Ocado has unveiled a suite of “game-changing” technology, which it says will enable its partners to establish distribution sites faster, fulfil orders quicker and do so with lower capex and operating costs.
Among the “latest ground-breaking innovations” revealed on Wednesday were a new version of its grid robot, robotic arms that can pick items from totes in the grid, and a robot that can place orders on to racks for loading into vans.
The ‘600 series’ grid robot – which will be going live within Ocado CFCs in coming months – is five times lighter than its predecessor, and more than half of its parts are 3D printed. It’s light weight means it can run on lighter grids that take “weeks, not months, to install and at a much lower cost” Ocado said. Those grids can also be installed in existing buildings, bringing down the lead time for new CFCs.
Robotic arms that can move on top of Ocado’s grids – called ‘the hive – and pick individual items were “hugely significant” Ocado CEO Tim Steiner told The Grocer. The bots – which can currently pick around half of Ocado’s range, a proportion that will rise to around 80% in “coming years” – will be going live within Ocado locations by the end of next year before rolling out to clients. Analysis by Bernstein forecast the innovation could release 20%-30% of a partner’s labour costs from a site.
Meanwhile, robots that can load totes full of orders on to racks for loading into vans automated one of the most labour-intensive parts of fulfilment, Steiner said.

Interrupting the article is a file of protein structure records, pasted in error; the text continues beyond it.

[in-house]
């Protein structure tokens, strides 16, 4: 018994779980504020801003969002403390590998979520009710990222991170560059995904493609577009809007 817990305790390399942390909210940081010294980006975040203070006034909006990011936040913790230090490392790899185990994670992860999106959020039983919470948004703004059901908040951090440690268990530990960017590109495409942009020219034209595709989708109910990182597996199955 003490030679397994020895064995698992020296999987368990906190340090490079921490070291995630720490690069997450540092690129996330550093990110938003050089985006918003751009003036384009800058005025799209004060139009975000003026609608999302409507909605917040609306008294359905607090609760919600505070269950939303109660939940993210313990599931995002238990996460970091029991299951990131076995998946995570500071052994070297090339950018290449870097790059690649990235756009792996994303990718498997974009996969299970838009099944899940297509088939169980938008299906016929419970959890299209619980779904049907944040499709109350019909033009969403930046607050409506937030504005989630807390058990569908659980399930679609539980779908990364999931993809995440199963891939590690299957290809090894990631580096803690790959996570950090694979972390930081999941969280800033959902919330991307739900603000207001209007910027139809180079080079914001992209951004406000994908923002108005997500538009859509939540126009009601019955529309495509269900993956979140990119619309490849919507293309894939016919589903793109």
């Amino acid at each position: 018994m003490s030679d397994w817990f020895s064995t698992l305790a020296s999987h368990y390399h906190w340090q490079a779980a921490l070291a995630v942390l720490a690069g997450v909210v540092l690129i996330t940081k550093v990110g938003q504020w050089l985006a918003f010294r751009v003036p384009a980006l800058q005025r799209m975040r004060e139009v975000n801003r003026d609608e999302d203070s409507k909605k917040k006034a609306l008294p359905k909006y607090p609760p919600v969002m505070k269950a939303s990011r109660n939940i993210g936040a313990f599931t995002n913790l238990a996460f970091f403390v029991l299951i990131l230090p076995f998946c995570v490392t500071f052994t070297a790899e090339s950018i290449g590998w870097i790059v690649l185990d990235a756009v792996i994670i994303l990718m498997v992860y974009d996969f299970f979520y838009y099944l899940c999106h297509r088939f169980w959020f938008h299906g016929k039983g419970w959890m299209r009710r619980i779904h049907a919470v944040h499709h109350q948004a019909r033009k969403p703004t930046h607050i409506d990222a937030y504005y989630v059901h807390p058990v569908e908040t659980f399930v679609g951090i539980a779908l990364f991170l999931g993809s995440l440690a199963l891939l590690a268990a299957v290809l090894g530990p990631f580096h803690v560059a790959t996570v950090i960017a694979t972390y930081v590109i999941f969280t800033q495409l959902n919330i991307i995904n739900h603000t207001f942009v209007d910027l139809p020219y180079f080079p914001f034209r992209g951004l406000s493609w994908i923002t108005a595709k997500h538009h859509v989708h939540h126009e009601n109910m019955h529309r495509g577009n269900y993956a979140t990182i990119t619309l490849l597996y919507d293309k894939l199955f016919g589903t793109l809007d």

As well as the new hardware, Ocado also launched a software product – called Ocado Orbit – to enable a “virtual distribution centre” where multiple smaller footprint warehouses are brought together into one system.
“With Ocado Orbit, it would be possible to use different CFCs as primary supply hubs for different products to be decanted and then distributed across other CFCs,” explained Bernstein analyst William Woods.
“Although it adds in an additional step of inter-CFC transport, we would expect the decant to be more efficient and the transportation is likely to be relatively efficient,” Woods said.
Another software product revealed this week – Ocado Swift Router – enables delivery of both last-minute, short lead time orders as well as larger, longer lead-time orders, all from the same van, Ocado Technology chief product officer Hannah Gibson told The Grocer.
“The hive can pick any items at any point of time and store them in the hive and only at the last possible moment dispatch them on to the van,” she said. “That gives you ultimate flexibility to let you optimise the routes irrespective of whether that order was placed a moment ago or a few hours ago or the day before.”
Orders could be picked from the grid around 15 minutes before a van departed, Steiner added.
These shorter lead times meant Ocado and its partners could “crush the majority of the point-to-point delivery market” Steiner told The Grocer. The tech could also be applied to rapid grocery, he added.
“We can do point-to-point delivery just like the rest of the quick commerce sector, but we can do it with significantly less labour, fresher products and a range that is 10 times the size,” he said.
Bernstein’s Woods, however, said it “would be difficult for this technology to enable 30-minute to one-hour delivery with the current CFC set-up”.
Also revealed was Ocado Flex, a set of APIs that allow Ocado partners to use their own front-end webshop and apps while taking advantage of Ocado’s Smart Platform (OSP). This meant they “no longer need to write off historic investment” in websites they had developed to switch to OSP, and could also benefit from features such as personalised customer recommendations and ‘things you may have forgotten’ prompts.